Osteoarthritis is the most common form of arthritis in one or more joints. It is a degenerative,” wear-and-tear” type of arthritis that occurs most often in people 50 years of age and older, but may occur in younger people, too. In osteoarthritis, the cartilage in the knee joint gradually wears away as are the result of inflammatory changes in the joint. As the cartilage wears away, it becomes frayed and rough, and the protective space between the bones decreases. This can result in bone rubbing on bone and produce painful bone spurs. To compensate, the bones often grow thicker, but this results in more friction and more pain. Osteoarthritis develops slowly and the pain it causes worsens over time.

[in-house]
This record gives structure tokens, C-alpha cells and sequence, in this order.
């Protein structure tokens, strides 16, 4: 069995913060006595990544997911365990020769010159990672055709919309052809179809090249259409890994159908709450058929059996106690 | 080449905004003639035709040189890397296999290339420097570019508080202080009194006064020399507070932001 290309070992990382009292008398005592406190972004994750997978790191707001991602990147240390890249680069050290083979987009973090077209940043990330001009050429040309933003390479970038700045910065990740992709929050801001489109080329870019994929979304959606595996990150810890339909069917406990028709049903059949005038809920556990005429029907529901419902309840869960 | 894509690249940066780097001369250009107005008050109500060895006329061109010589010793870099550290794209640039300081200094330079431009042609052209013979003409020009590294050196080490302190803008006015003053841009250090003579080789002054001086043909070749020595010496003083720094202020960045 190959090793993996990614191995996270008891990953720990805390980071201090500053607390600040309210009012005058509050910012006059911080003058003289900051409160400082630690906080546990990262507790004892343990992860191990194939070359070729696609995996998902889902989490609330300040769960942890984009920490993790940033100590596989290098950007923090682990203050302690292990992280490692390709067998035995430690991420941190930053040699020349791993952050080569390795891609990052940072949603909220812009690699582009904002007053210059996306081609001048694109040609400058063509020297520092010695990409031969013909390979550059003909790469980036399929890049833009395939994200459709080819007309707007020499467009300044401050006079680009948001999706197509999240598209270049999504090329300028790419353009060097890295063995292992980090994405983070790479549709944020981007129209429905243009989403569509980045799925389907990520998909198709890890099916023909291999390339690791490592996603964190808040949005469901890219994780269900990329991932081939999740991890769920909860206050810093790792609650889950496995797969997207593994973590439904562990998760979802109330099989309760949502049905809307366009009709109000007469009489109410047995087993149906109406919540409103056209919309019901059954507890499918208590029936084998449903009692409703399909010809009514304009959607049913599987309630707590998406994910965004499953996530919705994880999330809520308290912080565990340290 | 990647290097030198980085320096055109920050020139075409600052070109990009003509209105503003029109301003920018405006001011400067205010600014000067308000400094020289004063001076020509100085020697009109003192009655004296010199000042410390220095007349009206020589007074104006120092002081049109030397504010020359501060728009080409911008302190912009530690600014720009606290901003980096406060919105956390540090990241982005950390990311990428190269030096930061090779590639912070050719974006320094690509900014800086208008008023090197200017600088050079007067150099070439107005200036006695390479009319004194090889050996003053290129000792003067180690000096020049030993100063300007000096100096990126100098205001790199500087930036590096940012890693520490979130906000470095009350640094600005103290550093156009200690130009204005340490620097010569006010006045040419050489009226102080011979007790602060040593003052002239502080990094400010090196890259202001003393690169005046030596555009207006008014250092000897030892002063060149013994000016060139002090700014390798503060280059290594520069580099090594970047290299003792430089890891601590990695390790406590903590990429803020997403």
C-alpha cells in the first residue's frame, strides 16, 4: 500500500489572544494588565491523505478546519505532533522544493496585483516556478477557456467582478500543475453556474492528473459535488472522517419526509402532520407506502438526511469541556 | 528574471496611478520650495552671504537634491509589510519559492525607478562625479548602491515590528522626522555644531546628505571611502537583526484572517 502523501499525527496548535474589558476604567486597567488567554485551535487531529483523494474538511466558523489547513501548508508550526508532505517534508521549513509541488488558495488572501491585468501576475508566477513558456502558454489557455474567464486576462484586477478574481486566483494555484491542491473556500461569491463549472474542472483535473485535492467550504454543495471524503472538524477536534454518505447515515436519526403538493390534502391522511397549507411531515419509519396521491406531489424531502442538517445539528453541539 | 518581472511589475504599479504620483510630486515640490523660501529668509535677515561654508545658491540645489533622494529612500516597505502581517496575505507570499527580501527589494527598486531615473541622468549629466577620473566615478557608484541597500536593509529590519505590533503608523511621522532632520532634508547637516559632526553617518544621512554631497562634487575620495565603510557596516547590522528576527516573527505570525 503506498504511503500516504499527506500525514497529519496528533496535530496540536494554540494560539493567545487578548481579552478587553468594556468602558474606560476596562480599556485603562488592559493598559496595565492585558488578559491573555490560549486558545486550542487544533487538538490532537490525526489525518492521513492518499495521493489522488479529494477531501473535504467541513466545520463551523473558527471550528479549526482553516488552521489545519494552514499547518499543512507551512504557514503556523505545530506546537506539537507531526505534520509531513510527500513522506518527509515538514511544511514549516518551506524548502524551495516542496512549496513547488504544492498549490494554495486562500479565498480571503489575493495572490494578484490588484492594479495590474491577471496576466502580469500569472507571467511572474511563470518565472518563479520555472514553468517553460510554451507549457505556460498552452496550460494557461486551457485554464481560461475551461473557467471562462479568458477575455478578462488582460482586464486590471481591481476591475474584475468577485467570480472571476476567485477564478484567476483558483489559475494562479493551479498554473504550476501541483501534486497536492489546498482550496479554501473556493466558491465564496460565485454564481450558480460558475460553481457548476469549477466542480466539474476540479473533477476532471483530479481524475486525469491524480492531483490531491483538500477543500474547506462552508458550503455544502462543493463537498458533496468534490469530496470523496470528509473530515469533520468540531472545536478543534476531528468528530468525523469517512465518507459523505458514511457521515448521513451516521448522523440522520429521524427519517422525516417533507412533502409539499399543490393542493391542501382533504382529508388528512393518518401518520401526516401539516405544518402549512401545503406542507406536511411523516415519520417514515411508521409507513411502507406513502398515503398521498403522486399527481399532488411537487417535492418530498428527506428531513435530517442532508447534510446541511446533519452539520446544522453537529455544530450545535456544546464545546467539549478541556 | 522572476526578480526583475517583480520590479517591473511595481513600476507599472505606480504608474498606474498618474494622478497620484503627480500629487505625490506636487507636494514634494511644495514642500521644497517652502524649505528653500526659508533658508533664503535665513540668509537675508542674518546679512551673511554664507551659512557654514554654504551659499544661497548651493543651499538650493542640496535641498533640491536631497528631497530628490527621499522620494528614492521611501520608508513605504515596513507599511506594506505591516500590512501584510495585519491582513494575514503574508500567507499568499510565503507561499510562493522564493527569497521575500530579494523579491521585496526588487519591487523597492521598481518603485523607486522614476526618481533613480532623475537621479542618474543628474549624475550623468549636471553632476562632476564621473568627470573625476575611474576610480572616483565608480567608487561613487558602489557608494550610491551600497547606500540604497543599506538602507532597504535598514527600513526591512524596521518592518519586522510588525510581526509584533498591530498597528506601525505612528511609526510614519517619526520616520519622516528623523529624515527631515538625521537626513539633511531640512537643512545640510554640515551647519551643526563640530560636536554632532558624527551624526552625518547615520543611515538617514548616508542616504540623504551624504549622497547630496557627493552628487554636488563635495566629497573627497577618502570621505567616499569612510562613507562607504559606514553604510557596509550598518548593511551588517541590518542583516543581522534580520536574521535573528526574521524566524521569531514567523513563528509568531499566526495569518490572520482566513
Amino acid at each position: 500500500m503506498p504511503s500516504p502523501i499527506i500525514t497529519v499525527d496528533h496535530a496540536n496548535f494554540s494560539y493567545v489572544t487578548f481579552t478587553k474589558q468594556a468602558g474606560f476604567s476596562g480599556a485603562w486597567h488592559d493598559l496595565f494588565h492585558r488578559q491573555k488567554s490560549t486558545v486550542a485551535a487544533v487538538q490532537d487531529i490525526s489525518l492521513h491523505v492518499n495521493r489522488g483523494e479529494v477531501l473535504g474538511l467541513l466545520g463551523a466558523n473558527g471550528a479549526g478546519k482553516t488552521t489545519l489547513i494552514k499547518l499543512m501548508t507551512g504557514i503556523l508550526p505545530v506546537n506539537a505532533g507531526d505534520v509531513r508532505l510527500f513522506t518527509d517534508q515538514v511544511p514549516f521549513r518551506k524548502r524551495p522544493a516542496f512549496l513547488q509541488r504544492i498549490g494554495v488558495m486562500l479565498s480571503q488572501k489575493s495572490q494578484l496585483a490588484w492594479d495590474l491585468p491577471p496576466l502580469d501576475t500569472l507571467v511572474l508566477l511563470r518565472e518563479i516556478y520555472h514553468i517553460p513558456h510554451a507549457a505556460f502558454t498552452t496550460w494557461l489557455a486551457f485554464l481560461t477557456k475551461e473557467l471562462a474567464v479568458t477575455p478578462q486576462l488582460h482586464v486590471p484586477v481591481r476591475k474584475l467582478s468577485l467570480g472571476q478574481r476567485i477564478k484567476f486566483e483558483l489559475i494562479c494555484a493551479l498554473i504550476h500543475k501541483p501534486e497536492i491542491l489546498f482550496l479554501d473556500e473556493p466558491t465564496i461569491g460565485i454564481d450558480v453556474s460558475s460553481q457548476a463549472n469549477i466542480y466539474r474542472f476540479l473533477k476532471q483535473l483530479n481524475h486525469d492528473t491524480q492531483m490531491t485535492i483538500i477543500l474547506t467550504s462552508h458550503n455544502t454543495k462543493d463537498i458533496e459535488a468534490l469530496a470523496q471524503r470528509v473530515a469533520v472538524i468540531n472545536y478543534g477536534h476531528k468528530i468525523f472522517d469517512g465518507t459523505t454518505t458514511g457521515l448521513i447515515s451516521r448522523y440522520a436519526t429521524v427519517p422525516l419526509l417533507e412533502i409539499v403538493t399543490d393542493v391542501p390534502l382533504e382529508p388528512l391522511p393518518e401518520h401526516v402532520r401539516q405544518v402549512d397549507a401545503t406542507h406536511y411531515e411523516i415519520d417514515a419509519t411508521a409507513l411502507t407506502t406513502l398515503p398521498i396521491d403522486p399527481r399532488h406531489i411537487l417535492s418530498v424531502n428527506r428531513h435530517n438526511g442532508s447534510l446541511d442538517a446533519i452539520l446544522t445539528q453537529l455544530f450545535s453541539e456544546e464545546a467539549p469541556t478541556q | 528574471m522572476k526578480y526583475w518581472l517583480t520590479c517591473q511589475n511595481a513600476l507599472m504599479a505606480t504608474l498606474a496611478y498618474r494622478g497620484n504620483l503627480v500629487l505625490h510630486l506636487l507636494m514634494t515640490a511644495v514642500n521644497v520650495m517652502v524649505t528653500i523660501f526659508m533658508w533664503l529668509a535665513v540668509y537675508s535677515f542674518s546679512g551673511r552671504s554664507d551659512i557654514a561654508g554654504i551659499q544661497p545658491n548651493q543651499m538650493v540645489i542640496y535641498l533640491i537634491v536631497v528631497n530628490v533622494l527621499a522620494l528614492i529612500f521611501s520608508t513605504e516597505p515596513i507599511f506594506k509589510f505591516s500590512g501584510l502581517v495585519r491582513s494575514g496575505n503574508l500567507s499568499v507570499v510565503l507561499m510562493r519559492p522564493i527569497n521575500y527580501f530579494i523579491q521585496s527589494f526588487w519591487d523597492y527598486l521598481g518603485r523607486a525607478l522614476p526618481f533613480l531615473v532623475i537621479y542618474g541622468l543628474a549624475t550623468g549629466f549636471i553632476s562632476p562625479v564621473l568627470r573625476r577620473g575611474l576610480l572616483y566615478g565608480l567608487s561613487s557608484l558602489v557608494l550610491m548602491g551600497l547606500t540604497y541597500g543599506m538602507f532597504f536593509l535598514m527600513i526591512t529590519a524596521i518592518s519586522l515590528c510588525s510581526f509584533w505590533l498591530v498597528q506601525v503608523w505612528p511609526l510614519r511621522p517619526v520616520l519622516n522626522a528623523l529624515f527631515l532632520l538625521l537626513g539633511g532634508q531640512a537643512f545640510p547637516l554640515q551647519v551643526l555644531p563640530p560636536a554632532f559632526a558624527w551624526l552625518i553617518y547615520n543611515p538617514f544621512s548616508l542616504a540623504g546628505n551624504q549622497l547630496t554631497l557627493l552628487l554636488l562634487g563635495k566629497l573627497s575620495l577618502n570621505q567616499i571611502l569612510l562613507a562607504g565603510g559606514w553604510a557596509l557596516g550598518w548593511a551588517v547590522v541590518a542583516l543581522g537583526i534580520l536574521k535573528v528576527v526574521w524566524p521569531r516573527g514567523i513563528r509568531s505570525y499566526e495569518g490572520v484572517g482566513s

- Tenderness around the knee
- Limited range of motion
- Instability of the joint
- Crepitus (creak, click, snap or make a grinding noise) with movement
- Pain when weight is placed on the knee
- Problems with your gait (the way you walk)
Symptoms and medical history through a physical examination, and Imaging Tests like X-rays, magnetic resonance imaging (MRI) scan, a computed tomography (CT) scan, to determine the condition of the bone and soft tissues of your knee.
There are many treatment options available to help manage pain and disability it can cause, helping people staying active.
- Minimize activities that aggravate the condition, such as climbing stairs.
- Switching from high impact activities (like jogging or tennis) to lower impact activities (like swimming or cycling) will put less stress on your knee.
- Losing weight can reduce stress on the knee joint, resulting in less pain and increased function.